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06/29/2021

The Challenging Crossroads of Career & Caregiving

By supporting working mothers, the working world can improve society while building a better talent pipeline.
Angela Hanson
Senior Editor
Angela Hanson profile picture

NATIONAL REPORT — The COVID-19 pandemic has been an incredible challenge for people around the world and from all walks of life but, as a group, working women faced even more difficulties than many others. Recognizing this fact is important to the business world, not just families.

"The pandemic has shown what women around the world knew all along — when the chips are down, women are still expected to take on caregiving responsibilities at an even higher rate than men and that sadly, companies still aren't doing what they need to do to support them," said Sarah Alter, CEO of the Network of Executive Women (NEW), a professional community committed to advancing women in the workplace and transforming the face of business. 

How can the working world better support working parents to ensure that precious talent is not lost? This was one of several key questions raised by NEW during a recent online event that sought to facilitate a conversation about how to collectively reinvent the relationship between motherhood and work, tackle gender inequality, and reimagine the role companies and society can play in supporting mothers.

The discussion benefits fathers, too, and all the caregivers who "make up the village that comprises our family," added Gayatri Agnew, founder of Mother's Monday, a day set aside to pause and celebrate working motherhood.

During the pandemic, mothers did the "extra-extra work" of spending 15-plus or more hours per week on household responsibilities compared to pre-COVID, according to Lareina Yee, chief diversity and inclusion officer at McKinsey & Co.

Mothers were two times more likely than fathers to worry that their work performance was being judged negatively because of their caregiving responsibilities. Additionally, one in three mothers considered leaving the workforce or downsizing their careers since the start of the pandemic. And the jobless rate for single mothers rose much higher than it had been pre-pandemic — peaking at 28 percent in spring 2020, and remaining high at 18.8 percent as of February 2021.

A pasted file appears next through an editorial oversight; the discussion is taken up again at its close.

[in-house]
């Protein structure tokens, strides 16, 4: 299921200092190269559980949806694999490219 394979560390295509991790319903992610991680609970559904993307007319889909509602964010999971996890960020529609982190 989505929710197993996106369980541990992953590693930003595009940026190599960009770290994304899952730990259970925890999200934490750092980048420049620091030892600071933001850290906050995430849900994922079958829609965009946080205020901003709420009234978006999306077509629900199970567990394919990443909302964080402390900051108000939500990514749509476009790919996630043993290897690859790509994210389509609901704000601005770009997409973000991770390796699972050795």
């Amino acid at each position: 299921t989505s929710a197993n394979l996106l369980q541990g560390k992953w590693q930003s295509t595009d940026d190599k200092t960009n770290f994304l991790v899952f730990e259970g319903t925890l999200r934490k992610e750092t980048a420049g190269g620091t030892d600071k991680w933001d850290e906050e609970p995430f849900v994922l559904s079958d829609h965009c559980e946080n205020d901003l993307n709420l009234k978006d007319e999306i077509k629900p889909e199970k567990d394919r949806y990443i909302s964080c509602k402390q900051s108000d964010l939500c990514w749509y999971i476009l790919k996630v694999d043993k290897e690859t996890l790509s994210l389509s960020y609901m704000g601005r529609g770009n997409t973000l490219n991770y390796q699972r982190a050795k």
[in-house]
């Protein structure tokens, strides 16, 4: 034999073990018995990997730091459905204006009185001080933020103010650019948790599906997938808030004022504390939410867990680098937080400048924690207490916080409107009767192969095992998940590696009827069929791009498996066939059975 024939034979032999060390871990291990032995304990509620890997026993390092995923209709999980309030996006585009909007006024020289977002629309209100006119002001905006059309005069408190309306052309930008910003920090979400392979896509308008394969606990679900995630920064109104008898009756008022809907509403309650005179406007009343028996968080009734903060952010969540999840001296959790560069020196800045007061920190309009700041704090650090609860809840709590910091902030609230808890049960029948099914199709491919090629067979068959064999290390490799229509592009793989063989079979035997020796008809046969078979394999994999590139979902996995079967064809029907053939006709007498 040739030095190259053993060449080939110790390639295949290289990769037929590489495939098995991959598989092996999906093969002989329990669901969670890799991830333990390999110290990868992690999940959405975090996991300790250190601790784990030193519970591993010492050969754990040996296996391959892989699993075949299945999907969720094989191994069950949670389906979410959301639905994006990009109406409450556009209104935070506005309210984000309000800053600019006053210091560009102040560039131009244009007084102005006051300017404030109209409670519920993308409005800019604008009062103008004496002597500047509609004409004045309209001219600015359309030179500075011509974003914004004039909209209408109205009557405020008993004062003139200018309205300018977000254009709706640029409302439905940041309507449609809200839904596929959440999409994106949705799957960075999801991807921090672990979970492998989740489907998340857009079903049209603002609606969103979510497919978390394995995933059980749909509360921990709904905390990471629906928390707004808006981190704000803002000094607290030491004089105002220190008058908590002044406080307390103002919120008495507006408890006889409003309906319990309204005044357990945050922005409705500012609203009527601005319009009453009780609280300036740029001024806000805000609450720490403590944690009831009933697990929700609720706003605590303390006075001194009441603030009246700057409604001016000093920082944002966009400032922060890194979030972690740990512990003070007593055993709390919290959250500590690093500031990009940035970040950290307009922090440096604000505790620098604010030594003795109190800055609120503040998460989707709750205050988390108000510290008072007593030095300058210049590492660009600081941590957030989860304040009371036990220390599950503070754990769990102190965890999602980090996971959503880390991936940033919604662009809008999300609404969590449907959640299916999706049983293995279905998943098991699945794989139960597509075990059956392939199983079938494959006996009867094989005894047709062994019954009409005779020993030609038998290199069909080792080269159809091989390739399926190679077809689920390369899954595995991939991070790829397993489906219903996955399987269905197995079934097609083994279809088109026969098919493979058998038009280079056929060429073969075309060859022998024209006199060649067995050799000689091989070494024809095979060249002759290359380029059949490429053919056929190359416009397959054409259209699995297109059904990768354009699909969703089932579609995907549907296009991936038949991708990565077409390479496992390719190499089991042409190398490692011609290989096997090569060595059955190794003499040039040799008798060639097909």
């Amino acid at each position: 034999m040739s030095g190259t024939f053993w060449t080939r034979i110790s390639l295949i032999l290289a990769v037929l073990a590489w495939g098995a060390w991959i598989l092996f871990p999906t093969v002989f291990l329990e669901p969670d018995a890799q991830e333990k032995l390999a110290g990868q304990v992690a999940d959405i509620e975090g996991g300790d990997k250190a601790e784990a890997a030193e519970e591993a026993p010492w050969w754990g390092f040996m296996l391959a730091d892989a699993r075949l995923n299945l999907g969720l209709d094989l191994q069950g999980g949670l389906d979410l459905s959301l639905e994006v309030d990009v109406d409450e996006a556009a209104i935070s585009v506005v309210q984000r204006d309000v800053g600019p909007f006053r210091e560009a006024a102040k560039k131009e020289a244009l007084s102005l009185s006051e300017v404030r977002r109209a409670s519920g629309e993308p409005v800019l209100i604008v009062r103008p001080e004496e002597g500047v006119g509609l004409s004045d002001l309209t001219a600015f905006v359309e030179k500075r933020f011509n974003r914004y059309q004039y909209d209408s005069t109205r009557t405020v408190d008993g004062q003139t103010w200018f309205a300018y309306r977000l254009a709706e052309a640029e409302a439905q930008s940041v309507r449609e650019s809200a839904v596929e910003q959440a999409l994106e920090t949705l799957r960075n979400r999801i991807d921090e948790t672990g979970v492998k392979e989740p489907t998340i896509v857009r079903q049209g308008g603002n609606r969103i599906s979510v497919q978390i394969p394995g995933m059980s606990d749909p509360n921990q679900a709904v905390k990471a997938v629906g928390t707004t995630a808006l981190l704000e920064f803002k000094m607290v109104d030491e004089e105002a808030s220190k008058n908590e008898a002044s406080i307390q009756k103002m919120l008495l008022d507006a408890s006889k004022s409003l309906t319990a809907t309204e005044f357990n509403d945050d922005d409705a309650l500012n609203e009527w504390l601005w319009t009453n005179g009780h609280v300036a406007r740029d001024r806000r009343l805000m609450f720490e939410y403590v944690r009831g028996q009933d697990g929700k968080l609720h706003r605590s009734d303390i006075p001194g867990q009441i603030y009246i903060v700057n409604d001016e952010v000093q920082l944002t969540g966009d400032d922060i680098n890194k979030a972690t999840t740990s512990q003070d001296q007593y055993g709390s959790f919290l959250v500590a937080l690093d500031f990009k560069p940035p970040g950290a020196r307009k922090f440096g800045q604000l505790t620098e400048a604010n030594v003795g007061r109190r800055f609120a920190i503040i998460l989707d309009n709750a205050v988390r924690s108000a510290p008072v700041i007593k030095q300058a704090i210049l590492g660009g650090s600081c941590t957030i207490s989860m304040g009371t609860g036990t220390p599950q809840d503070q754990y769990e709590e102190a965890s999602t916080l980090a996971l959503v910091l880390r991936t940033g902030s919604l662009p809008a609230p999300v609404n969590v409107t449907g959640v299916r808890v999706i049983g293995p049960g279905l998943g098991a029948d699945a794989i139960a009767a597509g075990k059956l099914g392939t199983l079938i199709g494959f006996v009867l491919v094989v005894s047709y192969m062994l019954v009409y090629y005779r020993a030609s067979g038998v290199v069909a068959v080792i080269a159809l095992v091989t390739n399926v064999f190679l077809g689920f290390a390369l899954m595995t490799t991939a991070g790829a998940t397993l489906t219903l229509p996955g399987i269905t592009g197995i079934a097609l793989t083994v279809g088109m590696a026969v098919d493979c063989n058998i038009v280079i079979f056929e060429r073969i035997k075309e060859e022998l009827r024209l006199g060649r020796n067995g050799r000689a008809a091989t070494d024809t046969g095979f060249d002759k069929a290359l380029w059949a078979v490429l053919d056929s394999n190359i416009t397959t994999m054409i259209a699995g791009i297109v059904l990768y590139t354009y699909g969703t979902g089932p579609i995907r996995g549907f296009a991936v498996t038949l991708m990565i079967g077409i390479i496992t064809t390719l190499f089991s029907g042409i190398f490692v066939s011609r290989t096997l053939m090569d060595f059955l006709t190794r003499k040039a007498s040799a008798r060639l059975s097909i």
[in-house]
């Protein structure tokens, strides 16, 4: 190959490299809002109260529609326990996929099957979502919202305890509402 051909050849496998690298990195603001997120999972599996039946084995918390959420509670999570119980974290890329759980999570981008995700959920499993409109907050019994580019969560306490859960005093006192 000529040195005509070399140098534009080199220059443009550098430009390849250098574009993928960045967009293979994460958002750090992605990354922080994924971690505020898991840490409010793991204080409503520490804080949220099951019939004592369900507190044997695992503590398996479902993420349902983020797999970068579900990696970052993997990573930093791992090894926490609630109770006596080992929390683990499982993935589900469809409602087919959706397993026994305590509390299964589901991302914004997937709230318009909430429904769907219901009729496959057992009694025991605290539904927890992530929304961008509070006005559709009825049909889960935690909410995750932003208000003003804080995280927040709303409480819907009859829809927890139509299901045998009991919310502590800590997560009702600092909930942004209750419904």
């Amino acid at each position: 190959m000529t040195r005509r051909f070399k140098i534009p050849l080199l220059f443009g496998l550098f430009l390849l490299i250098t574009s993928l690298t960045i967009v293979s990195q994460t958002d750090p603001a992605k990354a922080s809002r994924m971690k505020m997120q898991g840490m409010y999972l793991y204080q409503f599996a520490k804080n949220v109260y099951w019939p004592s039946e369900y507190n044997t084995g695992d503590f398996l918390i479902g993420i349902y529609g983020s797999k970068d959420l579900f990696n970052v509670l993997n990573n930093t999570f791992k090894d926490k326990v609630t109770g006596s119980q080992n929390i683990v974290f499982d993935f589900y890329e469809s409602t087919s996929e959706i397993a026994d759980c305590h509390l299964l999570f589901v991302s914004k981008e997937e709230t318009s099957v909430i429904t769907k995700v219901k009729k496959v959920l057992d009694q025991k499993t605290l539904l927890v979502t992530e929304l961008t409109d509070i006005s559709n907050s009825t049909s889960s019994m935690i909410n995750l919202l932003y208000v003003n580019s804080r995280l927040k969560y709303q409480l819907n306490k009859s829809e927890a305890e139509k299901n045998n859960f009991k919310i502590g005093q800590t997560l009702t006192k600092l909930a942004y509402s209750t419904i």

"In a world where we don't have anywhere near gender parity in the workplace, the idea that we could lose our population of working moms — that's a pretty scary thing," Yee said, adding that women of color face an even stronger burden.

Pointing out these facts may not feel like celebrating women, but it shines a spotlight on what is happening, and the power of data helps working mothers know they are not alone, according to Yee. This information can also be brought to companies to ask how they are supporting working mothers differently.

Making it possible for mothers to contribute to the working world will benefit everyone, according to Sonia Spinks, senior director, merchandise operations for Walmart Beauty.

"We can advance further, faster, when we have more people in the room — particularly mothers in the room," Spinks said during a roundtable discussion panel.

Skills cultivated through motherhood are useful in the workplace.

"For me, the biggest thing is patience," said Tet Salva, founder of MomWarrior. "Taking a look at the bigger perspective, not just what you want."

The panelists echoed that emotional intelligence, capacity for teamwork and the knowledge of when to ask for help and be willing to let others take the lead are also skills they learned as mothers and brought to their careers.

On the positive side, recent workday wins include increased adoption of development plans that take the needs of working parents into account, as well as increased adoption of employee surveys that gather data to build a pipeline of talent and leadership, according to the panelists.

Salva advised working parents to "find your people" in terms of support, and "give yourself grace — this is hard work that we're doing."

Instead of feeling as though it is unprofessional to acknowledge the emotional and practical challenges of being a caregiver and a working parent, people should try to connect with others in similar situations at their jobs, which can lead to discussions on how a company can take action to help them and change the culture for the better.

"Get started today," urged Sarah Johal, senior manager, brand campaign at Workday. "Somewhere, somehow, even if you're a one-person team, you are a mighty person who can activate real change in your workplace." 

About the Author

Angela Hanson is Senior Editor of Convenience Store News. Read More